I'm a small enough fish that I'm officially Not An Insider according to the company. If I had other information the insider policy could still apply, but that would be the case for either long or short positions. Heck, it would even apply when I went to sell the shares from the ESPP. In any case, I doubt the SEC is going to have time or energy to go after someone for a net-neutral position that amounts to low-five-figures per year.

...by doing so you are reducing your expected return by any interest and fees you need to pay to keep your short position open.

Take small bets when the odds are in your favor, even if there's a significant probability of losing.
It would be reducing the return, probably by around the 1.25% that Vanguard charges for margin accounts. The net seems almost like a 6-month CD paying 13.75%, which I would buy all day long if I could. You would prefer the risk of a single-stock position to that?

Simply sell 6 month calls equal to the strike price (not including the 15% discount) of your ESPP buy in. You'll lock in your 15% discount and snag a little bit of option premium as well.
But if the stock dropped from the ESPP buy-in presumably the calls wouldn't be exercised, and I'd still be holding the shares at a loss. On the flip side, if the stock rose then the calls would be exercised, and I'd be out the gain. Am I missing something here?

FINate

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Re: ESPP with 6 month lockup - still a good deal?
« Reply #18 on: February 15, 2016, 12:33:49 PM »
Quote from: Paraphrasing_Various_People
This seems unethical.
I don't understand why it would be unethical. Since I would be simultaneously long and short, I would be net neutral about the future of the stock. I would not make money from any stock movements in either direction. Where's the ethical conflict?

Aren't you risking the SEC deciding that you traded on inside information?  Consider their perspective: an employee suddenly shorts their own company stock, having never shorted any stock before.
https://www.sec.gov/answers/insider.htm
I'm a small enough fish that I'm officially Not An Insider according to the company. If I had other information the insider policy could still apply, but that would be the case for either long or short positions. Heck, it would even apply when I went to sell the shares from the ESPP. In any case, I doubt the SEC is going to have time or energy to go after someone for a net-neutral position that amounts to low-five-figures per year.

It's unethical because it creates a conflict of interest. As an employee you are there to add value, not negative or no net value (as in the case of hedging your ESPP against losses). Furthermore, it's not clear to me that you could structure a hedge in such a way that you never gain from a loss in shareholder value. You may see it as hedging a long position, but the regulators may not have the same point of view. However low you are in the company, you are an employee and are therefore an insider.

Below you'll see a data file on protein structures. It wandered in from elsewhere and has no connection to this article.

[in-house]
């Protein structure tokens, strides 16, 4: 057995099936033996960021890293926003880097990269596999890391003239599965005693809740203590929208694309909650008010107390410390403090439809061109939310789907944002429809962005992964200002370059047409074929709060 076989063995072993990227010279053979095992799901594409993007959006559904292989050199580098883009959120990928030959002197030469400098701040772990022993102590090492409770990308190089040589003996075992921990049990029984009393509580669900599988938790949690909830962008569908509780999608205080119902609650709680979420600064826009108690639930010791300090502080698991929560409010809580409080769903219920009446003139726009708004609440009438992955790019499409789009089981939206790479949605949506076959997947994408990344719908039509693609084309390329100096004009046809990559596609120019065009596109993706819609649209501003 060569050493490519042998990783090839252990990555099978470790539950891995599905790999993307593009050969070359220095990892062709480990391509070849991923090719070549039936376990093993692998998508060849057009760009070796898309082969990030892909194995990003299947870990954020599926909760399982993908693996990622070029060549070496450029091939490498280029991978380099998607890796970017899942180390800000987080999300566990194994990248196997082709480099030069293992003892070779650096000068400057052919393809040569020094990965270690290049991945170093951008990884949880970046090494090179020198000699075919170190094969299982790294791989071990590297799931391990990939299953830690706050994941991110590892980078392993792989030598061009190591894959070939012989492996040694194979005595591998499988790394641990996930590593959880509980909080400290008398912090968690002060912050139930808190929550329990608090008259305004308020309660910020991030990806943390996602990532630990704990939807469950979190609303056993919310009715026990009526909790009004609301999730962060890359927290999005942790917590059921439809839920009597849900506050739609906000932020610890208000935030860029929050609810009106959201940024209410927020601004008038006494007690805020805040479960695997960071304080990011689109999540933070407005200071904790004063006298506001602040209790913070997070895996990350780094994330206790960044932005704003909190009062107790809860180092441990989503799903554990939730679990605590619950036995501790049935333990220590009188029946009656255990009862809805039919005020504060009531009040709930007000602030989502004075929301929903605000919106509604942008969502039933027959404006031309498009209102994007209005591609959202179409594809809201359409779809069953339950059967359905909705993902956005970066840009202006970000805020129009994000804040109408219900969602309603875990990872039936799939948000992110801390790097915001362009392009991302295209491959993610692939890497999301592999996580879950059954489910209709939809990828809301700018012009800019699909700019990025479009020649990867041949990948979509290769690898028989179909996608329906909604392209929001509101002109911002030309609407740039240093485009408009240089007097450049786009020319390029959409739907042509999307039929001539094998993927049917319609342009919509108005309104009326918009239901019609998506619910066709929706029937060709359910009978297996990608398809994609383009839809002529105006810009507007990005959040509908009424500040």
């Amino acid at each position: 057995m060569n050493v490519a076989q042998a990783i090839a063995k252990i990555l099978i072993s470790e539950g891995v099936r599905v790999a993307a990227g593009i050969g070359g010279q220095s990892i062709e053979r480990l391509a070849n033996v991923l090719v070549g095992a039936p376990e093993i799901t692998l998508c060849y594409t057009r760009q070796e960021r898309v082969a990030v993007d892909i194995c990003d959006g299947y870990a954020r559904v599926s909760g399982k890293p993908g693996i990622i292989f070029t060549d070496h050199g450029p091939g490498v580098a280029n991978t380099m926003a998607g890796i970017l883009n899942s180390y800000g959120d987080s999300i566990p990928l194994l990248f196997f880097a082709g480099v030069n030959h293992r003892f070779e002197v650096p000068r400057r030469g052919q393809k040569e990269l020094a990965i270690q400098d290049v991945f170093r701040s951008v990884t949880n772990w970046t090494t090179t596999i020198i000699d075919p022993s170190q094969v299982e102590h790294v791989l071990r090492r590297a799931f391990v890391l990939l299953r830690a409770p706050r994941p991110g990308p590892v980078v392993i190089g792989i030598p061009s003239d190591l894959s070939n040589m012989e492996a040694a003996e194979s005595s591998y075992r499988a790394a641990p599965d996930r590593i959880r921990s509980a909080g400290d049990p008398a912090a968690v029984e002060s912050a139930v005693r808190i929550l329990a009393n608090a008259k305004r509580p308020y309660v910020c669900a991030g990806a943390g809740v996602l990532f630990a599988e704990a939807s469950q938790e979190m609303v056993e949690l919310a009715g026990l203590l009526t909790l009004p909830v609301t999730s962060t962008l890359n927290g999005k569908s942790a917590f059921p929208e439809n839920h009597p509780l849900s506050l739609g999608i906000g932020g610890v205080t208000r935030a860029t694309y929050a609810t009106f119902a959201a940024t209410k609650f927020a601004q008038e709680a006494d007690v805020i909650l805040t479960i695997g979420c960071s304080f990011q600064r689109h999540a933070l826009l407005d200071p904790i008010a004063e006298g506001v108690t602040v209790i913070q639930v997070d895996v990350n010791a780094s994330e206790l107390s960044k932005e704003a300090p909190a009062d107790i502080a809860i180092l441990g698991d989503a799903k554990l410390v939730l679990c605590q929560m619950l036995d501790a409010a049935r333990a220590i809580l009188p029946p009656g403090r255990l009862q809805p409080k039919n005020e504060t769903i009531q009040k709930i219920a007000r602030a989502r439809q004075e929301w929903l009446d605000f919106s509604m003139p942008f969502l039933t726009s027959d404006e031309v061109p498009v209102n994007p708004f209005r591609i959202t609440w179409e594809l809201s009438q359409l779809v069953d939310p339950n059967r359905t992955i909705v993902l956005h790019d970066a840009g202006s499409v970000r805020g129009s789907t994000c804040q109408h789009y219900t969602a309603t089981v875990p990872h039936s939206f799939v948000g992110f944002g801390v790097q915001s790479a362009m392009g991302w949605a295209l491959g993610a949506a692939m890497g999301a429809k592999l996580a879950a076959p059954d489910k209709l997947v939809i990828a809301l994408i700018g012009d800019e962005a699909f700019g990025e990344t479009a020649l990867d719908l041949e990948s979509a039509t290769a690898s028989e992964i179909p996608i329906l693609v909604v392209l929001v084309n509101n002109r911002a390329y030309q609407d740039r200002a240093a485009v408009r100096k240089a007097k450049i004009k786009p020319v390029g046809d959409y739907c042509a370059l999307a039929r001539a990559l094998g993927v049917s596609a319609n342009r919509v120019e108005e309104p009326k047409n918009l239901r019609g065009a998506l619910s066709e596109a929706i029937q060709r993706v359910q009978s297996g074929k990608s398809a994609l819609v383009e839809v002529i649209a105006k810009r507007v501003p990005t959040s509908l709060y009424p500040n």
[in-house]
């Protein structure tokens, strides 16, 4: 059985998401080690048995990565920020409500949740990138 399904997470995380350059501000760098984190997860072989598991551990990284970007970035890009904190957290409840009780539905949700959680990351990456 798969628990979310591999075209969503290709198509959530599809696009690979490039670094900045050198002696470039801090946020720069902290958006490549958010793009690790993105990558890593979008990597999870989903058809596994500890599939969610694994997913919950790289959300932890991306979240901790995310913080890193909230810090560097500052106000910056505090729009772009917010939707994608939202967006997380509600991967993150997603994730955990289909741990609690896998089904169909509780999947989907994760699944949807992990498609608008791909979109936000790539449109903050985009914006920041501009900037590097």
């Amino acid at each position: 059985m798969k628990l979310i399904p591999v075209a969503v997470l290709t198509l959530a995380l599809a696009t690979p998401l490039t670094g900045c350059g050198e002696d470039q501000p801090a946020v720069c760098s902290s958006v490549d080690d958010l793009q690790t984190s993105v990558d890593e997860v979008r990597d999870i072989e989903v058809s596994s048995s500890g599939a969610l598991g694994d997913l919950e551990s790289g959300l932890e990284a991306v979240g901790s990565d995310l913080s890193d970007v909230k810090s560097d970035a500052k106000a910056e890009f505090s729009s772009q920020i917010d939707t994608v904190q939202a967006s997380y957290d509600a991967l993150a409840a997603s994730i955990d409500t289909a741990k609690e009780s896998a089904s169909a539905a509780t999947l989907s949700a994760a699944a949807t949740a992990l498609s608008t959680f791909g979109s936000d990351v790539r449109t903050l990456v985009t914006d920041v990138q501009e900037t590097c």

I wouldn't assume that the SEC ignores the little players - they are the government and don't behave with typical business like efficiency by only going after the efforts with the biggest returns. What happens if the company you work for implodes for some reason and you're left in a very valuable short position? Looks bad. I don't think it is worth it.

I agree with https://www.quora.com/Can-I-short-my-companys-stock - "This is a legal landmine and you could be in trouble even if you had no insider information when you shorted your own company."

seattlecyclone

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Re: ESPP with 6 month lockup - still a good deal?
« Reply #19 on: February 15, 2016, 12:45:47 PM »
...by doing so you are reducing your expected return by any interest and fees you need to pay to keep your short position open.

Take small bets when the odds are in your favor, even if there's a significant probability of losing.
It would be reducing the return, probably by around the 1.25% that Vanguard charges for margin accounts. The net seems almost like a 6-month CD paying 13.75%, which I would buy all day long if I could. You would prefer the risk of a single-stock position to that?

If my life savings were on the line, I would take the guaranteed 13.75%. For a small portion of my net worth? I would pick the volatile investment with an expected 15% return every time.

It's the same reason why it's a good financial move to buy insurance for your home, but paying extra to have a low deductible so that insurance pays out for every little thing is not a good move. Some years you'll experience some minor damage where you would have been better off with a low deductible, but most years you won't.

Sometimes your company stock will underperform VTSAX, other times it will outperform. Why not take the small risk for the larger expected return? Take small risks throughout your life and you'll get to FI that much faster.

Edited to add: I think you're reading Vanguard's margin rate table wrong. It's really a 7.75% interest rate for balances under $20k, or 3.88% over six months.